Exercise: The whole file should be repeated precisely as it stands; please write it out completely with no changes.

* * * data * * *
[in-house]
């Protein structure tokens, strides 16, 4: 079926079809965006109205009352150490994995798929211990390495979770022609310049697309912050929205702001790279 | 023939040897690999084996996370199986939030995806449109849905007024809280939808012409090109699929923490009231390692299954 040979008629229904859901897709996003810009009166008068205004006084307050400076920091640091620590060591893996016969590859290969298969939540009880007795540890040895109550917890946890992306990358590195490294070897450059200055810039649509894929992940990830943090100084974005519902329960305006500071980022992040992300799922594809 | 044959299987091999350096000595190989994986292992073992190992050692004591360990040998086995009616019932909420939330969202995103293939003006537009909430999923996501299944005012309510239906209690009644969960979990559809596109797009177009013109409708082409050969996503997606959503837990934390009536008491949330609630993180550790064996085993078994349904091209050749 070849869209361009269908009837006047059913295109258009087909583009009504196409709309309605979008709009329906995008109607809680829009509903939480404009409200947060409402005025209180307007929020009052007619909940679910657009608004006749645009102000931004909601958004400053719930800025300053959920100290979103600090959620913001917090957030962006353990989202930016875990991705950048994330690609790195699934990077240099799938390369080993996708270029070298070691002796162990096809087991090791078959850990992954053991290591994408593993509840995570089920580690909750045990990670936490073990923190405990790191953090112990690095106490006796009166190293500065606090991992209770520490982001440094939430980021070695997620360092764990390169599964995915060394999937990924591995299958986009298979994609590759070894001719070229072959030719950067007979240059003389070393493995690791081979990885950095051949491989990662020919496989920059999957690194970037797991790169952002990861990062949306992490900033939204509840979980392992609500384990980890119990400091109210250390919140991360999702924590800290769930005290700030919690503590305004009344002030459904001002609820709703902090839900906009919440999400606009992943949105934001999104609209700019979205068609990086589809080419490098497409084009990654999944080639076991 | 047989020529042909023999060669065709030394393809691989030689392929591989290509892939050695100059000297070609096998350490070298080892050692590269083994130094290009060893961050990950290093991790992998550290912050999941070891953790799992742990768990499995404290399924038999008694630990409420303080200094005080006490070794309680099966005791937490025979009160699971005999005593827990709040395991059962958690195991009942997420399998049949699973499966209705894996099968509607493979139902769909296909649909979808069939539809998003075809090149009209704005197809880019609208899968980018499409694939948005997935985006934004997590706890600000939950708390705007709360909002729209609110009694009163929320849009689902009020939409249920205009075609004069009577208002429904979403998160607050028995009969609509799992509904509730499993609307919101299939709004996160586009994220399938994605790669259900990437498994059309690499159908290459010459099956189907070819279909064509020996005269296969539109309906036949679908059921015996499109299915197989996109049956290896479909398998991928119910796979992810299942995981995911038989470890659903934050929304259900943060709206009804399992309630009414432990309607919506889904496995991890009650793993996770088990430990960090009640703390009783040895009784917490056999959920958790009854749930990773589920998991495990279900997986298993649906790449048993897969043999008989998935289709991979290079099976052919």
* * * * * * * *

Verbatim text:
[in-house]
């Protein structure tokens, strides 16, 4: 079926079809965006109205009352150490994995798929211990390495979770022609310049697309912050929205702001790279 | 023939040897690999084996996370199986939030995806449109849905007024809280939808012409090109699929923490009231390692299954 040979008629229904859901897709996003810009009166008068205004006084307050400076920091640091620590060591893996016969590859290969298969939540009880007795540890040895109550917890946890992306990358590195490294070897450059200055810039649509894929992940990830943090100084974005519902329960305006500071980022992040992300799922594809 | 044959299987091999350096000595190989994986292992073992190992050692004591360990040998086995009616019932909420939330969202995103293939003006537009909430999923996501299944005012309510239906209690009644969960979990559809596109797009177009013109409708082409050969996503997606959503837990934390009536008491949330609630993180550790064996085993078994349904091209050749 070849869209361009269908009837006047059913295109258009087909583009009504196409709309309605979008709009329906995008109607809680829009509903939480404009409200947060409402005025209180307007929020009052007619909940679910657009608004006749645009102000931004909601958004400053719930800025300053959920100290979103600090959620913001917090957030962006353990989202930016875990991705950048994330690609790195699934990077240099799938390369080993996708270029070298070691002796162990096809087991090791078959850990992954053991290591994408593993509840995570089920580690909750045990990670936490073990923190405990790191953090112990690095106490006796009166190293500065606090991992209770520490982001440094939430980021070695997620360092764990390169599964995915060394999937990924591995299958986009298979994609590759070894001719070229072959030719950067007979240059003389070393493995690791081979990885950095051949491989990662020919496989920059999957690194970037797991790169952002990861990062949306992490900033939204509840979980392992609500384990980890119990400091109210250390919140991360999702924590800290769930005290700030919690503590305004009344002030459904001002609820709703902090839900906009919440999400606009992943949105934001999104609209700019979205068609990086589809080419490098497409084009990654999944080639076991 | 047989020529042909023999060669065709030394393809691989030689392929591989290509892939050695100059000297070609096998350490070298080892050692590269083994130094290009060893961050990950290093991790992998550290912050999941070891953790799992742990768990499995404290399924038999008694630990409420303080200094005080006490070794309680099966005791937490025979009160699971005999005593827990709040395991059962958690195991009942997420399998049949699973499966209705894996099968509607493979139902769909296909649909979808069939539809998003075809090149009209704005197809880019609208899968980018499409694939948005997935985006934004997590706890600000939950708390705007709360909002729209609110009694009163929320849009689902009020939409249920205009075609004069009577208002429904979403998160607050028995009969609509799992509904509730499993609307919101299939709004996160586009994220399938994605790669259900990437498994059309690499159908290459010459099956189907070819279909064509020996005269296969539109309906036949679908059921015996499109299915197989996109049956290896479909398998991928119910796979992810299942995981995911038989470890659903934050929304259900943060709206009804399992309630009414432990309607919506889904496995991890009650793993996770088990430990960090009640703390009783040895009784917490056999959920958790009854749930990773589920998991495990279900997986298993649906790449048993897969043999008989998935289709991979290079099976052919």